The awakening in Buddhism is sometimes explained as if you wake up from the nocturnal "unspiritual" sleep of the night and as only then the mind can awaken to consciousness and contribute important things. So the mind was as if passed out or dead when sleeping or would only wake up afterwards from unreal dreams. The mind could not contribute anything meaningful in sleep. According to reliable results of brain research, this is completely wrong!
For our brain is highly active during sleep and performs great things: for example, it organizes new information from the day into the existing knowledge and ability and works to combine non-networked details into a harmonious whole. To do this, the short-term memory networks with our entire brain and mind, especially during the sleep phase in a very dynamic way. And we do not mind voluntary or doctrinal thinking while we sleep! The unconscious knowledge is often wiser, more sensible and more comprehensive than the intellectual conscious knowledge. So consciousness can learn from this. In my opinion, this is a very important contribution to Buddhist emptiness: to develop well and positively without doctrines, prejudices or other obstacles. So sleep is inherently smart and very effective for awakening. Would you have thought that? But we should wake up from the unnatural ideologies, prejudices, distortions and illusions that are driven by greed, hatred, vanity and ego stress.
The Buddhist wisdom and exercises develop positively and reliably our conscious, non-conscious and their interaction as a whole. This enables the true self to liberate itself and we actualize good new areas of life of joy, peace, balance and new life energies, so probably areas of great peace. I can confirm this through the experience of my own life.
And we know very well that conscious thinking, planning, remembering, acting, etc. in the so-called frontal brain is only a very small part of the entire brain and mind: the ratio of conscious to unconscious is about one in two hundred thousand. This means that we can only recognize and improve important relationships, important knowledge and important skills through the interaction of the conscious and the unconscious. This is the only way we can really develop healthily. This is the great intuitive spirit of Zen: thinking also from unconscious thinking. And this clarity can and should be practiced and trained.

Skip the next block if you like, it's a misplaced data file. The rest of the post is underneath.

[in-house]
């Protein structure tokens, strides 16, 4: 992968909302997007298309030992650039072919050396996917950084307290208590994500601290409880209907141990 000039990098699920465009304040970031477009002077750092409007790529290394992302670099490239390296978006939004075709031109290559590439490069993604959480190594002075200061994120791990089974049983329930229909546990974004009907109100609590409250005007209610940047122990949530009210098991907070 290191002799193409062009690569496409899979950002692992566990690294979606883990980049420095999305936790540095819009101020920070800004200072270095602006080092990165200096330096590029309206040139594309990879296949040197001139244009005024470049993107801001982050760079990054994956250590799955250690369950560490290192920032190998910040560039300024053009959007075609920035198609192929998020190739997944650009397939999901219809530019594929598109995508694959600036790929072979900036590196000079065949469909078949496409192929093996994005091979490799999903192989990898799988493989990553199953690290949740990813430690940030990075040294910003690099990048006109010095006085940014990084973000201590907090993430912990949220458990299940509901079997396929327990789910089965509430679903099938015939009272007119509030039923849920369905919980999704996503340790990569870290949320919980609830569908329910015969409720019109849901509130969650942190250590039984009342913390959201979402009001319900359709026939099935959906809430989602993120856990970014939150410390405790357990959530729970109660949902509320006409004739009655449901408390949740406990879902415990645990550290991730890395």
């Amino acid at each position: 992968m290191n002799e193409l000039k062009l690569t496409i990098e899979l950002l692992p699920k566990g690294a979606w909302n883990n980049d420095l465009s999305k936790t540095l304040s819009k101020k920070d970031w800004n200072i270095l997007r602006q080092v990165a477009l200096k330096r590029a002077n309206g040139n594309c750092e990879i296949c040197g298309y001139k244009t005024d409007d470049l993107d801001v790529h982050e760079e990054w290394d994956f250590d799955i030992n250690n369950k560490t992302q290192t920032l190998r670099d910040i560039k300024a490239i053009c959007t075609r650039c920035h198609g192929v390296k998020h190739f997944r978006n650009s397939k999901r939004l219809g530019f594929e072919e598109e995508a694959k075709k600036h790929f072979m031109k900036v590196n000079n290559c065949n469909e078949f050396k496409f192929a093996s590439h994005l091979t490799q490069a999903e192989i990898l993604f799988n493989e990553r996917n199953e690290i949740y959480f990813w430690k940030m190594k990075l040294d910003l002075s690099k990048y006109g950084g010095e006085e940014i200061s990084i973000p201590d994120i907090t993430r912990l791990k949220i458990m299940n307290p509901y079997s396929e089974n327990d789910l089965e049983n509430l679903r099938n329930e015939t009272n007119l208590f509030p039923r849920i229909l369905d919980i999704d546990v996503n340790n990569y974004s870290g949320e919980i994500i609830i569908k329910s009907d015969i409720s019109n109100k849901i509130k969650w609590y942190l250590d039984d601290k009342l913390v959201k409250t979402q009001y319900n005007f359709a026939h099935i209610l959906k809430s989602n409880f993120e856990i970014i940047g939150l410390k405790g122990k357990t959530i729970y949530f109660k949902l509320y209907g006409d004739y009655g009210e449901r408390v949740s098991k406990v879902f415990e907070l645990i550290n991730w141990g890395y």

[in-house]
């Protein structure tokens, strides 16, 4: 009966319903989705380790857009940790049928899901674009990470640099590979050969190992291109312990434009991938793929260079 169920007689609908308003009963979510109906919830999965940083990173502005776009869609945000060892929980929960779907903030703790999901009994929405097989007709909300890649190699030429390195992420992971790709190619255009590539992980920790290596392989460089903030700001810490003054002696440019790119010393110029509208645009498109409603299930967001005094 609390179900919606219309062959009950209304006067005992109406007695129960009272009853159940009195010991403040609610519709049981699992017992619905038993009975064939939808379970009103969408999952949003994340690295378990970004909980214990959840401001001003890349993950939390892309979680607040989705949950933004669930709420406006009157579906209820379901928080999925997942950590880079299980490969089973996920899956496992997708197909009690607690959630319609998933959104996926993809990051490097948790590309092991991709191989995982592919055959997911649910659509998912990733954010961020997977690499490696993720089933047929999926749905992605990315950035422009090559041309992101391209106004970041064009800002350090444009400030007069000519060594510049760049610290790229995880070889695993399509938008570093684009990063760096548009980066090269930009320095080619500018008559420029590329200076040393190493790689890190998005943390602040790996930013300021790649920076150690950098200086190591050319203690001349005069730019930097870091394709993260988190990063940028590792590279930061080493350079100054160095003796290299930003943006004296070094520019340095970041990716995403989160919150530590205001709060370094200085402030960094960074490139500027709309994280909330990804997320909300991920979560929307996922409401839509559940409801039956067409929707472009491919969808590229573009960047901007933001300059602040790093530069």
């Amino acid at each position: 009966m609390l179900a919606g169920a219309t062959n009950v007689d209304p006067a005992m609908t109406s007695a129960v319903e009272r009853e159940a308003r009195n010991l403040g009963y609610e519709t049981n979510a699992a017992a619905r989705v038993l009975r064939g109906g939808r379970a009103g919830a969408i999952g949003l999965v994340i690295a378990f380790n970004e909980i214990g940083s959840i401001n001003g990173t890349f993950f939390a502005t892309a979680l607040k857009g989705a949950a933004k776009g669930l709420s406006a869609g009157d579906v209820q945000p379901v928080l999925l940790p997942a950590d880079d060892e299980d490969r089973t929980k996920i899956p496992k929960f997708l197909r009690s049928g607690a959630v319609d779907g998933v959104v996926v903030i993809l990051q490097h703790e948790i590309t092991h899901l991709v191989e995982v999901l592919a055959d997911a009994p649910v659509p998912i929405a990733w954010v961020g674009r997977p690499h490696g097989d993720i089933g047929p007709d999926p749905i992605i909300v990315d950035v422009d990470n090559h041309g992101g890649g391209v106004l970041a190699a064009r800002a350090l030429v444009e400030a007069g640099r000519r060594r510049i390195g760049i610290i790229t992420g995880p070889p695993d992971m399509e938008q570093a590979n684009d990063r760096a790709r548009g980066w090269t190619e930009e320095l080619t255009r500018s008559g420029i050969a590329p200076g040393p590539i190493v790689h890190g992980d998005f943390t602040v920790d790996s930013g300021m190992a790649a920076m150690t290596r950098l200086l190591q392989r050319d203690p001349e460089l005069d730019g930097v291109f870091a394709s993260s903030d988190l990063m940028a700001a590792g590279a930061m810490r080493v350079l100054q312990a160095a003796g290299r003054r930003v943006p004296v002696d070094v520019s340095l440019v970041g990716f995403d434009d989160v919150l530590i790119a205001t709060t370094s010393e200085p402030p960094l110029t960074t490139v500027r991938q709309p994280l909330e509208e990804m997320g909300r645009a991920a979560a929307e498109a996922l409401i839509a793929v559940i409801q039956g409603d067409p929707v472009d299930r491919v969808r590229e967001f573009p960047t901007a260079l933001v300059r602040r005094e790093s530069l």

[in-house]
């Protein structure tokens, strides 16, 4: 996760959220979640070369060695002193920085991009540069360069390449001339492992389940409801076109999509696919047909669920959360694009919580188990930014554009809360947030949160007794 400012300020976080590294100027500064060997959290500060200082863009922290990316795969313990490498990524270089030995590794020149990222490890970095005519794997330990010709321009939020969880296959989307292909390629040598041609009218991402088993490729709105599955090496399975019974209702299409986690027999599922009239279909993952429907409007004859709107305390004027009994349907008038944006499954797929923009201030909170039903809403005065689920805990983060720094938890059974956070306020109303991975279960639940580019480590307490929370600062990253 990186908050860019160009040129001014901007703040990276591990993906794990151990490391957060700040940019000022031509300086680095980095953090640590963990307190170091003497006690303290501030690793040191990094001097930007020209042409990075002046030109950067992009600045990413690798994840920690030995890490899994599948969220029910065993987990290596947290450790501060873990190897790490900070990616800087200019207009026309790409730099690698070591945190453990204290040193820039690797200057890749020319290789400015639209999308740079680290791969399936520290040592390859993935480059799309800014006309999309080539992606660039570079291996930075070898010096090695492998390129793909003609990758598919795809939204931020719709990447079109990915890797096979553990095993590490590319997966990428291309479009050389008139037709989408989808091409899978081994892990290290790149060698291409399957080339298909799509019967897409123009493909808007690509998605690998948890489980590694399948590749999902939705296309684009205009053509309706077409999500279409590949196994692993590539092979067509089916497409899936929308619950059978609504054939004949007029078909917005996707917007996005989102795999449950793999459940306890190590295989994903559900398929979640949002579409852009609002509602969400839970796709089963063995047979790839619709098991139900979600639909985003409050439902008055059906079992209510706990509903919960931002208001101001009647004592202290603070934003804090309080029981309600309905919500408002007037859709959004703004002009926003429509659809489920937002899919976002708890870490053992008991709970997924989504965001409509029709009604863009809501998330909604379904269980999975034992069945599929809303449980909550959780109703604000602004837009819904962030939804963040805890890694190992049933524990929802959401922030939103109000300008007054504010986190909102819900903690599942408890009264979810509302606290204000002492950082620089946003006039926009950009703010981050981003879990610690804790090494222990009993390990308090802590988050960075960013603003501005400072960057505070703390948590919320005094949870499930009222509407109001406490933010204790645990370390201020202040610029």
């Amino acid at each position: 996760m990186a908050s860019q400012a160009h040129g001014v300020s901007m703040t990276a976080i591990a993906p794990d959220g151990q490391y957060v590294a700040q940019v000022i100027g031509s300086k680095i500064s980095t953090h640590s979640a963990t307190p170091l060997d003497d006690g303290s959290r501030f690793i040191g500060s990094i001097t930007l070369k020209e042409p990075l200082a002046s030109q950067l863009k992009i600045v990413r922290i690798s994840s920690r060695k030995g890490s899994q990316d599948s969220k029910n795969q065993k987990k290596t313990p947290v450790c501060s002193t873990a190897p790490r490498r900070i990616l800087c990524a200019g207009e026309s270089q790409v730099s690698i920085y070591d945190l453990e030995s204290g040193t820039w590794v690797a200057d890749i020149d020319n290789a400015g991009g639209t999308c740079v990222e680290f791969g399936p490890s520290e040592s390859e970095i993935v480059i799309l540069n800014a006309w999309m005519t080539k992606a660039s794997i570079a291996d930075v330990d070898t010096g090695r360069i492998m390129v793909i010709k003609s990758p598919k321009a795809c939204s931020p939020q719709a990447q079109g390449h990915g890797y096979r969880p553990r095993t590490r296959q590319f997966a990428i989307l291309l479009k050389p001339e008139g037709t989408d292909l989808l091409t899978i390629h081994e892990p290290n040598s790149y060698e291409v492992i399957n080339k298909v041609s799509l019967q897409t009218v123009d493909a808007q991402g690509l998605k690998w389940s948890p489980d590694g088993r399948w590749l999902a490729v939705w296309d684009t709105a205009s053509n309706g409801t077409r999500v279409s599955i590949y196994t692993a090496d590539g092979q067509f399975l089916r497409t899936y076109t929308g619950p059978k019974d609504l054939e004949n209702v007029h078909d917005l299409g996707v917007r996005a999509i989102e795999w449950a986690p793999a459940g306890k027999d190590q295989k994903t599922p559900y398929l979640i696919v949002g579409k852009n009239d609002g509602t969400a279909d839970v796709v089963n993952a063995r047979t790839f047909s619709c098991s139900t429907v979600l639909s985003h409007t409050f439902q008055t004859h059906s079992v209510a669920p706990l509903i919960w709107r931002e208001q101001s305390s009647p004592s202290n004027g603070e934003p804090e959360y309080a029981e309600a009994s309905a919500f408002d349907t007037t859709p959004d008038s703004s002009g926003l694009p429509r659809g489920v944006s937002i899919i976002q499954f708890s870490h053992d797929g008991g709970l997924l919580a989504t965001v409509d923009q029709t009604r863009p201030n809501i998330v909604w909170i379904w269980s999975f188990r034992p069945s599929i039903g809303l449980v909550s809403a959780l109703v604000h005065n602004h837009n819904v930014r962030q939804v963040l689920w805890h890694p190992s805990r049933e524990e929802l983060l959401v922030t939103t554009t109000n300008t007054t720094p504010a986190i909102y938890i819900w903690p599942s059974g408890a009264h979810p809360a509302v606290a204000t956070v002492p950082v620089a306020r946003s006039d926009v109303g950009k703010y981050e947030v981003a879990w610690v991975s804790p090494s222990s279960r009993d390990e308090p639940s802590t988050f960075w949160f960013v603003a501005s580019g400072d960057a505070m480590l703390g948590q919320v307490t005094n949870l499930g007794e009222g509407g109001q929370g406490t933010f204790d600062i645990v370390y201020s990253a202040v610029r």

What does my teacher, the Zen-Master Nishijima say about this? He uses the term intuition for this important mental and psychological fact. Intuitive clarity is especially developed in zazen meditation and in stress-free healthy sleep. So Master Dogen says: "Zazen is thinking out of non-thinking". That is our great comprehensive mind. It has a lot more opportunities and potential than most people think.
Intellectual thinking and compulsive thoughts prevent clear, intuitive thinking and understanding of important life relationships - and the mutual interacting causes. Therefore, this urgent request to our own narrow, doctrinal thinking:
"Please don't bother me on the way to clarity in my life".
But this is not a fundamental rejection of thinking, but a fundamental and necessary expansion of thinking on the path to awakening and thus happiness in life.
We will experience again and again certain problems and the associated suffering. They can be solved more easily than you think, when you are caught in the vicious circle of narrowed thinking. You can leave the vicious circle. Brooding is a waste of time! And Zen is about action. According to Buddha, intuitive, clear knowledge and skills of practice enable a good life, so that unnecessary suffering dissolves and comes to rest. Ideologies, prejudices and, above all, greed and hatred prevent this intuitive, comprehensive ability and knowledge. These ideologies are unfree and are typical of delusion and thus of pain and suffering.
Back to waking up in the morning: At such moments, there are often clear effective solutions to psychologically knotted and complex problems. You have probably already experienced this! The same applies to zazen meditation, it loosens knotted feelings and thoughts. In this way, good solutions for our life can ripen in the mutual interaction of the conscious and the not-conscious (pratitya samutpada) and bring new clarity. But please no hectic, no stress, no sensually exaggerated will, no wanting of evil, no sluggishness and no compulsive doubt. Together with intellectualism, these are the obstacles on the way to awakening, as Buddha clearly recognized.  Such barriers prevent a full life and create suffering. They are completely unnecessary.
Deepening for those interested
 Gäng, Peter: Meditationstexte des Pali-Buddhismus I, S.39 f